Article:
A freshman senator, Bennet got into a dust-up during the 2009 debate with senior California Sen. Dianne Feinstein -- a fellow Democrat -- who said in a floor speech that Colorado’s supermax prison would be a perfect home for Gitmo detainees. "This facility houses not only drug kingpins, serial murderers and gang leaders, but also terrorists who have already been convicted of crimes in this country," she said.
Bennet disagreed in a statement, saying, "I strongly support the Senate's decision to withhold funding for the transfer of the detainees until the Administration comes up with a plan for the closure of the Guantanamo Bay detention facility. Because the detainees are being tried by military tribunals, they should be held in military facilities. Military detainees should not be transported to and held at Supermax because it is not a military facility."
In the same 2009 bill, Bennet voted for a Republican senator's nonbinding resolution calling on the defense secretary to consult with state and local government officials before making any decision about where Guantanamo detainees may be transferred if Gitmo was closed by a presidential executive order.
We asked the Keyser campaign for evidence supporting the candidate’s claim that Bennet wants to "bring [terrorists] right here to Colorado."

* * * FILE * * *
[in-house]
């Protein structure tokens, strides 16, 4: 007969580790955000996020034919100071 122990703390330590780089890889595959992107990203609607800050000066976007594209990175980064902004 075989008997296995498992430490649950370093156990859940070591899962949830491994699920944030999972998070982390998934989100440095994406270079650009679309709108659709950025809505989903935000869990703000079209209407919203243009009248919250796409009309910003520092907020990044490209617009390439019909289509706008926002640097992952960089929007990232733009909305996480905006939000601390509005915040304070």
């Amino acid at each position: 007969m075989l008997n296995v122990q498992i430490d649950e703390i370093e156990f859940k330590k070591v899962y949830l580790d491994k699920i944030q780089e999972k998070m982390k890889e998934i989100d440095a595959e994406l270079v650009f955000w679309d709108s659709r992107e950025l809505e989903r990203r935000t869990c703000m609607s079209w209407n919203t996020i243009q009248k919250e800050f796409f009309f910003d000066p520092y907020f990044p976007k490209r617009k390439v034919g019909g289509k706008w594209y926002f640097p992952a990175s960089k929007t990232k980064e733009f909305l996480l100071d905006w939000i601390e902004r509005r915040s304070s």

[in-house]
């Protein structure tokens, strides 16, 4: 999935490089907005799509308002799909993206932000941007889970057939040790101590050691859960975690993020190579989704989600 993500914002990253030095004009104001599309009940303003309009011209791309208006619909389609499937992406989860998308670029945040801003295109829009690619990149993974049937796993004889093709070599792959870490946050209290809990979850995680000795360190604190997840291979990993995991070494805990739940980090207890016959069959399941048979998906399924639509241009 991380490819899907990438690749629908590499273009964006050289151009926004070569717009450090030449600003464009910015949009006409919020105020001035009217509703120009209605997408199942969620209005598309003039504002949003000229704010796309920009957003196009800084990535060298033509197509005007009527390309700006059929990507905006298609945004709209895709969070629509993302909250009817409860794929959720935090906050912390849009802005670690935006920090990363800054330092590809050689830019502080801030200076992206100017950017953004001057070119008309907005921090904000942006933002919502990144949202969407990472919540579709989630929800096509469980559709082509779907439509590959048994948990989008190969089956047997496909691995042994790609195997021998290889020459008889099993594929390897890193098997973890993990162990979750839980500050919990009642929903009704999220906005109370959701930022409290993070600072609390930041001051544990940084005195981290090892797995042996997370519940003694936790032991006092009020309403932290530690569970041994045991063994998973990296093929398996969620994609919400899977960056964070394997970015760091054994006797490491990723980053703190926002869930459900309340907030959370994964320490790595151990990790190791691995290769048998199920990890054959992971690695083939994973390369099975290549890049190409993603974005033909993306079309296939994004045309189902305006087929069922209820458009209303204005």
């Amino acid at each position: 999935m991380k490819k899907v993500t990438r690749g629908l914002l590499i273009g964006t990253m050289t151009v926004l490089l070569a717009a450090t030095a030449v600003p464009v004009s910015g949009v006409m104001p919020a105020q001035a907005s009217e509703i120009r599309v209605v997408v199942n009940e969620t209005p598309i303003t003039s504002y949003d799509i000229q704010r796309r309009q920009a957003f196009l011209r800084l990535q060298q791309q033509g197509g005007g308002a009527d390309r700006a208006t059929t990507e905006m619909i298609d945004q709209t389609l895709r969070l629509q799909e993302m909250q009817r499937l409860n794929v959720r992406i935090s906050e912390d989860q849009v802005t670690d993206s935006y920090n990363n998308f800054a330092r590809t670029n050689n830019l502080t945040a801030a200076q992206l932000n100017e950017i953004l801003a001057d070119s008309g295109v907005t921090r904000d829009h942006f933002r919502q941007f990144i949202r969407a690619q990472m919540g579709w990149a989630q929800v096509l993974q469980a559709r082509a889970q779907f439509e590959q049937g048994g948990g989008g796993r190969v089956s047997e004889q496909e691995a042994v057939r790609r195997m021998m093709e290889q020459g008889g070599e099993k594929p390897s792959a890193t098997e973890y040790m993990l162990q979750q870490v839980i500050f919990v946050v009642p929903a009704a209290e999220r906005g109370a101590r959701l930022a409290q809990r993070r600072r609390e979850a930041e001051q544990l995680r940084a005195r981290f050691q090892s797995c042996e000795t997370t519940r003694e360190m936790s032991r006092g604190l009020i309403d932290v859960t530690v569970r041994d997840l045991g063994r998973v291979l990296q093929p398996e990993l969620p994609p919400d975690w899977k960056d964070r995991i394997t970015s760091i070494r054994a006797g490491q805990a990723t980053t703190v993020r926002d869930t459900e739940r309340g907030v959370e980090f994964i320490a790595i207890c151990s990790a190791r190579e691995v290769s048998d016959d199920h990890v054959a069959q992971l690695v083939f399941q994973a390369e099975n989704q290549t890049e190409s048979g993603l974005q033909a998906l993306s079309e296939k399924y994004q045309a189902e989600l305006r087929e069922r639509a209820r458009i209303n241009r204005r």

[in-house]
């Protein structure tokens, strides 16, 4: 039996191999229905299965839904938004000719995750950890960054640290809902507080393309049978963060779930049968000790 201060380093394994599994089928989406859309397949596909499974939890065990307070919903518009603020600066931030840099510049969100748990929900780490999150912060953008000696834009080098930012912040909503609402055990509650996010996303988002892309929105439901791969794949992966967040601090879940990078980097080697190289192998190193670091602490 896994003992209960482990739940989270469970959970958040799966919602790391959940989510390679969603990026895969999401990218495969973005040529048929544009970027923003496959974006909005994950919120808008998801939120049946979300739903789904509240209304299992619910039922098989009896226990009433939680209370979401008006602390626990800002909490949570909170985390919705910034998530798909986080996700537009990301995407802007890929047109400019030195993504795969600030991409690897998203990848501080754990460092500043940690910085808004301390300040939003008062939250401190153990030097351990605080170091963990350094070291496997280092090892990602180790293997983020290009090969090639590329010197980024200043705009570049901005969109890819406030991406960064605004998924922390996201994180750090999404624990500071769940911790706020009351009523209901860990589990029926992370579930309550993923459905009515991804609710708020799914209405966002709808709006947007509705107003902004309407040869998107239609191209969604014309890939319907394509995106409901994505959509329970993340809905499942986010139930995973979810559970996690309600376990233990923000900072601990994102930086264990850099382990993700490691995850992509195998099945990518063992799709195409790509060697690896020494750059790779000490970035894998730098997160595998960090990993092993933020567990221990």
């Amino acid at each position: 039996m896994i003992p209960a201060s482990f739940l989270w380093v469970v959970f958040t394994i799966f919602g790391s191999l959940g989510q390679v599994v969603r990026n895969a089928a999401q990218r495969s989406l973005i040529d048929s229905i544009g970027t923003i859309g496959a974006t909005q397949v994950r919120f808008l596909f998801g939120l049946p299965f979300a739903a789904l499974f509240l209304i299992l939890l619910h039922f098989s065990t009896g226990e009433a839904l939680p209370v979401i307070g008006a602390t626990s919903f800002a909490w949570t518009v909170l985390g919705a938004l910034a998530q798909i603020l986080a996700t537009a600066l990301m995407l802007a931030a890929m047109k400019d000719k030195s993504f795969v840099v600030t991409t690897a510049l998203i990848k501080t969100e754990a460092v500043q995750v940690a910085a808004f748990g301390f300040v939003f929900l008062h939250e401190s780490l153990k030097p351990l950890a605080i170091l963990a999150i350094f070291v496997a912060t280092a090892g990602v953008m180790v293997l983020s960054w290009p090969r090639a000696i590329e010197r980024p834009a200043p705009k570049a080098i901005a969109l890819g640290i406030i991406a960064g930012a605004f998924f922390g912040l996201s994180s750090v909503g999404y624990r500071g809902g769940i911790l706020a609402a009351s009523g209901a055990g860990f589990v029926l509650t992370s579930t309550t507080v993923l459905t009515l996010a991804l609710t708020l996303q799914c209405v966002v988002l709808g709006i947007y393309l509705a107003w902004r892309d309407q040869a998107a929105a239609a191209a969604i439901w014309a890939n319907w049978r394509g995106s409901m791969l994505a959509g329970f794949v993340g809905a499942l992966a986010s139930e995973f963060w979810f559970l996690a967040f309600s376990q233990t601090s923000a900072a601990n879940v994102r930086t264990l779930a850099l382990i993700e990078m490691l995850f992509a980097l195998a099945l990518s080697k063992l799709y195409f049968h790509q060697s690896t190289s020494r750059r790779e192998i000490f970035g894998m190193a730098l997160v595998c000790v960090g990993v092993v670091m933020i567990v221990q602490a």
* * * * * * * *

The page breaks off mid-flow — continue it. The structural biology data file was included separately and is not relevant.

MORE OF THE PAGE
Keyser campaign spokesman Matt Connelly replied that "Bennet knew that Colorado was at the top of the list" of U.S. prisons where the Obama administration has considered transferring Gitmo detainees. He cited a 2009 address in which Obama suggested that Supermax could be a potential home for detainees.
"As we make these decisions, bear in mind the following fact: Nobody has ever escaped from one of our federal supermax prisons, which hold hundreds of convicted terrorists," Obama said.
Yet, other prisons have also been reported as possible replacements for Gitmo, including military facilities like Fort Leavenworth, Kan., or the U.S. Navy brig in Charleston, S.C.
Connelly said that Bennet has voted against two Republican amendments to ban the transfer of Gitmo detainees to the United States. He also voted against an amendment to block funds to prepare U.S. facilities to house detainees.
Connelly said such votes effectively laid the groundwork for Gitmo detainees to be transferred to the United States, including Colorado. "It’s laughable that after years of silence, Sen. Bennet is now arguing that he didn’t want to send Gitmo terrorists to Colorado, even though he voted three times to make it happen," he said.
Let’s examine the Keyser campaign’s defense of its candidate’s claims.
They point to Bennet’s 2013 vote against an amendment by Sen. Kelly Ayotte of New Hampshire that would have prohibited the transfer of detainees from Guantanamo bay to facilities in the United States. Congressional records confirm Bennet’s vote that helped kill the amendment to the National Defense Authorization Act for the 2014 fiscal year.
Bennet spokesman Adam Bozzi said Bennet disagreed with the Ayotte amendment’s requirements about how the Defense Department certifies the security of a foreign government before a Guantanamo detainee could be transferred to that country. Bennet supported another proposal for safeguards on transferring detainees to foreign countries, Bozzi said.